Davison: Erebus must focus on ‘human element’

Will Davison scored Erebus' first win in over 12 months

Will Davison scored Erebus’ first win in over 12 months

Will Davison believes that Erebus Motorsport’s quest to become regular front-runners will rely on the team better understanding its current package, rather than rushing new developments.

The 32-year-old scored his first victory with Erebus at Barbagallo last Sunday, capitalising on a well timed Safety Car to carve through to the lead in the closing stages.

The win was the culmination of a promising two events for Davison, who has qualified inside the top 10 for each of the six races across Symmons Plains and Barbagallo.

The team brought a significant engine upgrade package to Symmons Plains and continues to work on a second step, which will be introduced in coming events.

After fluctuating form last season, Davison stresses that gaining a better understanding of its current package will bring opportunities for more wins.

“We need to focus on our human element; working better and understanding our car at every circuit,” Davison told Speedcafe.com.

“We all want free lap time; lighter, more power, everything, but if you don’t have your chassis right you’ll be in the mid-pack.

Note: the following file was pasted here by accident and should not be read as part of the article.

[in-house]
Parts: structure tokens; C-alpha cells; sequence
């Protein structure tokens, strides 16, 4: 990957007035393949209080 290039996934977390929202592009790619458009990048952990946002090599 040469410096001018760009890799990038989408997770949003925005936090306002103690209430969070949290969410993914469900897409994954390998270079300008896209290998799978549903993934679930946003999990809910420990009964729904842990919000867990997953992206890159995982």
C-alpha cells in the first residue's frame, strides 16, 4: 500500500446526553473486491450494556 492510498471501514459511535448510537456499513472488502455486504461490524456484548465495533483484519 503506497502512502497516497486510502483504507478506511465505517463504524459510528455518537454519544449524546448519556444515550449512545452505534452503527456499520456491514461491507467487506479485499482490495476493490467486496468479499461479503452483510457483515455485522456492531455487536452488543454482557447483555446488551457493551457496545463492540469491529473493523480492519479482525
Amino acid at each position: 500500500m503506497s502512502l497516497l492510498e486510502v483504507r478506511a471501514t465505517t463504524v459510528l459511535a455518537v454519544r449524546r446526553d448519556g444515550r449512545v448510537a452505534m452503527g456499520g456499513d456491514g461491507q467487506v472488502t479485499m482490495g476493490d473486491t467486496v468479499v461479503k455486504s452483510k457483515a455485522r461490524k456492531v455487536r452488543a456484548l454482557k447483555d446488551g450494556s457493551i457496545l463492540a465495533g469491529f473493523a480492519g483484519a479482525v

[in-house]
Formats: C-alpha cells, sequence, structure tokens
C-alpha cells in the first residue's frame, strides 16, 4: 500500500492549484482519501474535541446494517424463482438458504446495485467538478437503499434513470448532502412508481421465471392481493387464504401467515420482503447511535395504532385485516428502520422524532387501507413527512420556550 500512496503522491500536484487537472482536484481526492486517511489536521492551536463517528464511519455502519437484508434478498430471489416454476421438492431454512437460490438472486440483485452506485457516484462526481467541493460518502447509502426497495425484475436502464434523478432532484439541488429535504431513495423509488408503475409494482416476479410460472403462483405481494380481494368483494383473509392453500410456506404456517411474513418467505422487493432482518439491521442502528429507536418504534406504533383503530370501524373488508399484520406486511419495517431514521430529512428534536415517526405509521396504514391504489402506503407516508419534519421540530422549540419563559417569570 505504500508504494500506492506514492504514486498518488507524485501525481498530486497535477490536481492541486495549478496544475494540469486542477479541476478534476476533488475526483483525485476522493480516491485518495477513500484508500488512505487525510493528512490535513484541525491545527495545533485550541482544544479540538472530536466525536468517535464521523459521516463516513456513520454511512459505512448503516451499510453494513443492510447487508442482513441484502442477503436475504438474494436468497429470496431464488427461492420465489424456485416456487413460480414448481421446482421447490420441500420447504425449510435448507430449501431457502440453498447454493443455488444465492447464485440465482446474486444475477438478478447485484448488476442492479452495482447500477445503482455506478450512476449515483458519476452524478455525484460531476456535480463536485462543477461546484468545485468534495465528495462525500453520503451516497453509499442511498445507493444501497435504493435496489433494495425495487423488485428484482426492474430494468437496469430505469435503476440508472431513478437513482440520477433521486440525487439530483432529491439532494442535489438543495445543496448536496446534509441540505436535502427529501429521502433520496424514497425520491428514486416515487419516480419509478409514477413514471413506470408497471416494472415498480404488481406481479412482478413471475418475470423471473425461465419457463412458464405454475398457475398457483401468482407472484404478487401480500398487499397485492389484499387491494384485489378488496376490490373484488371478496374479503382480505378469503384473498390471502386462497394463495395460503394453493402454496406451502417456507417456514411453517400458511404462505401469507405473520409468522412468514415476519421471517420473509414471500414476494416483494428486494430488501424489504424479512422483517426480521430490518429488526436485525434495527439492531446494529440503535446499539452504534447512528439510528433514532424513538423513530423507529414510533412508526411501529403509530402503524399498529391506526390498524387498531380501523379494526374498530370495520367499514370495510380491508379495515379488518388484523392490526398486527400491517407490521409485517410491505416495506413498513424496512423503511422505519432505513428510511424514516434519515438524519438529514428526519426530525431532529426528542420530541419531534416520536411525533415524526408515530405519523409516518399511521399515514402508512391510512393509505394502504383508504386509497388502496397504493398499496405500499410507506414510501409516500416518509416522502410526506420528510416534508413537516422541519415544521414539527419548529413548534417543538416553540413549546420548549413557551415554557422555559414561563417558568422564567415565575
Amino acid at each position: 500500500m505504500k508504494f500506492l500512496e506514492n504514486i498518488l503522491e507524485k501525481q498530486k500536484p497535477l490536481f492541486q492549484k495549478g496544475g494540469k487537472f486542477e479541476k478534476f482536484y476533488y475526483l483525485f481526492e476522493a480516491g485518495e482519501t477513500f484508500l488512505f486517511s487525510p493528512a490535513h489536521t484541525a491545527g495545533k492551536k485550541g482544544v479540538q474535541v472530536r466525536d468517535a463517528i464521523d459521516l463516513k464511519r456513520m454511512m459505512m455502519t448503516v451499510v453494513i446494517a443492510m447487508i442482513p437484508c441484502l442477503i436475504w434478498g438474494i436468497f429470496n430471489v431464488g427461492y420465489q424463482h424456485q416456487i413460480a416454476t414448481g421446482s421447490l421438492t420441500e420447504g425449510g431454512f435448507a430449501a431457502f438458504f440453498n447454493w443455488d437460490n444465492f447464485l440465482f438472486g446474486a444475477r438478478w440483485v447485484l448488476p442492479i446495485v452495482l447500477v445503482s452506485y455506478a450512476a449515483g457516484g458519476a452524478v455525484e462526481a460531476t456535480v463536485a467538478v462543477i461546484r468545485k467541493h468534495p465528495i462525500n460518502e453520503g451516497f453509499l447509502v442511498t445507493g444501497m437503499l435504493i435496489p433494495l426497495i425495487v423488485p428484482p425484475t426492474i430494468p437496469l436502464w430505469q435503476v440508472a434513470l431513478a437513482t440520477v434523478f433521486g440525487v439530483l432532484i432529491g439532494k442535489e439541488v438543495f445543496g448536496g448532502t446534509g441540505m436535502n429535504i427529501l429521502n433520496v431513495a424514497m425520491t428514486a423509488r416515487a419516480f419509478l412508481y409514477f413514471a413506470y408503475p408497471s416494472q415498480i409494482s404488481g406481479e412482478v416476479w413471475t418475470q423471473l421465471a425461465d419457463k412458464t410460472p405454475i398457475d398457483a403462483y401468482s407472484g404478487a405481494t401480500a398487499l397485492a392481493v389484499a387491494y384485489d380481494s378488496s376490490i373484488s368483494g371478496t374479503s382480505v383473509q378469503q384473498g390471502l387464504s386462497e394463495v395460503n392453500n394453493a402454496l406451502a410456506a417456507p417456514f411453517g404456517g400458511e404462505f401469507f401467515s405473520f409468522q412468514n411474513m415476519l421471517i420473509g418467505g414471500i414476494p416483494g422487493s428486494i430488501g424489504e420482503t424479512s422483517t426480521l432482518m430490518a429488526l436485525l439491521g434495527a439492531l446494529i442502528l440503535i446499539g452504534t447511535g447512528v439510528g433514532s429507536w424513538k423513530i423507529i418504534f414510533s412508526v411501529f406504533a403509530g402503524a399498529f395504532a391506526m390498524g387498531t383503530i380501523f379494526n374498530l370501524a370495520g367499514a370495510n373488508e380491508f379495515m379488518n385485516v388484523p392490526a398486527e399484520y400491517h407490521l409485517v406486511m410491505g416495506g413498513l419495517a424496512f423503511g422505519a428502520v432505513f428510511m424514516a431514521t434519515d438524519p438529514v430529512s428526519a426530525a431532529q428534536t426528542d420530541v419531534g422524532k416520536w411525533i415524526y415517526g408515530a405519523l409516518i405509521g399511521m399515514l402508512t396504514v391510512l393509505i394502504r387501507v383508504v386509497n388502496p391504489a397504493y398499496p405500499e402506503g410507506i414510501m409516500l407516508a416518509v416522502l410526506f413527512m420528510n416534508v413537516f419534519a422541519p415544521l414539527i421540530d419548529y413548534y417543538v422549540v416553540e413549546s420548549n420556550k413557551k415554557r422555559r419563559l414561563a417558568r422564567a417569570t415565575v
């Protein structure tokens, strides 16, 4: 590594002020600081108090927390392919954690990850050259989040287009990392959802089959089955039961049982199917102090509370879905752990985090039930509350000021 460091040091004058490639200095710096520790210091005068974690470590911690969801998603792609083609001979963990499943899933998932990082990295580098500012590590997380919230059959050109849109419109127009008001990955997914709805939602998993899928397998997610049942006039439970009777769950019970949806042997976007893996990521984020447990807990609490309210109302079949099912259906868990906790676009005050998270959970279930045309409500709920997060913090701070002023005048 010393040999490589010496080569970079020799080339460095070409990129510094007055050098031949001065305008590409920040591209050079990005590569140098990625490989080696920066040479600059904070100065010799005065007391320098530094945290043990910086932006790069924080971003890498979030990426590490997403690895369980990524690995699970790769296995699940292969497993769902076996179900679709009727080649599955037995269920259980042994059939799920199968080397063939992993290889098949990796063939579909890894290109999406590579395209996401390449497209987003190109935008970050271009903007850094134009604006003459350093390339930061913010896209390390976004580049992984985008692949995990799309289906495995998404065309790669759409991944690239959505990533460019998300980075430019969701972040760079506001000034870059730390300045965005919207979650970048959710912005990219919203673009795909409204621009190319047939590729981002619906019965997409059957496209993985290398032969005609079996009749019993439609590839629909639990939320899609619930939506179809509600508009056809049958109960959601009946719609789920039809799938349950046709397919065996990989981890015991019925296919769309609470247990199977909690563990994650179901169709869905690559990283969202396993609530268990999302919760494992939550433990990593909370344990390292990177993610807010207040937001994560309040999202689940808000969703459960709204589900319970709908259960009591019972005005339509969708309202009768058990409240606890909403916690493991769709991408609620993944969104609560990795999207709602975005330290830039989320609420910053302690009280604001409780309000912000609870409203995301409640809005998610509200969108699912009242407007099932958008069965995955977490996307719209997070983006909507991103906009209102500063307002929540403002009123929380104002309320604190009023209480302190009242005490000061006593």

“When you get everything right on a weekend it looks like you’ve had a big development but you actually haven’t, it’s just that you’ve got the car working.

“That’s what very few teams can do at the moment is get it dialled up every event.

“For us we need to be consistently in that top six or seven where you can jag a few podiums.

“Then you need that final step to be on the front two rows consistently and that’s when you can win more races.”

Erebus CEO Ryan Maddison confirmed that work continues on more upgrades, but downplayed their significance.

“It’s questionable as to how much of a gain they’ll make,” Maddison told Speedcafe.com.

“Most of it is things that we’ve wanted to change since the first few months, but now that things have settled with most of the overall package we can start to target those other areas.

“Some of it is centred around reliability and we know there will be a gain in those as well.

“There’s still opportunity in the car in terms of things that the engineers and mechanics want to change to make it sharper again, but arguably when we get it into the sweet spot the car is competitive and can deliver.

“Most of it is knowledge that will bring that consistency.”

Erebus has continued to invest in its Mercedes engine despite all ties with AMG Customer Sports having been cut at the end of last season.

Maddison said that initial spending on the program, which owner Betty Klimenko has previously been quoted as saying cost up to $40 million in its first year, was based on running the cars for at least five seasons.

Such a plan would see the team continuing to run the cars until at least the end of 2017.

“When we first went into the Car of the Future, at that stage the word that we were heeding was that the Car of the Future program would be a five-year scenario,” he said.

“Our return on investment needs to come by running this car and yielding these sorts of results for the next couple of years.”

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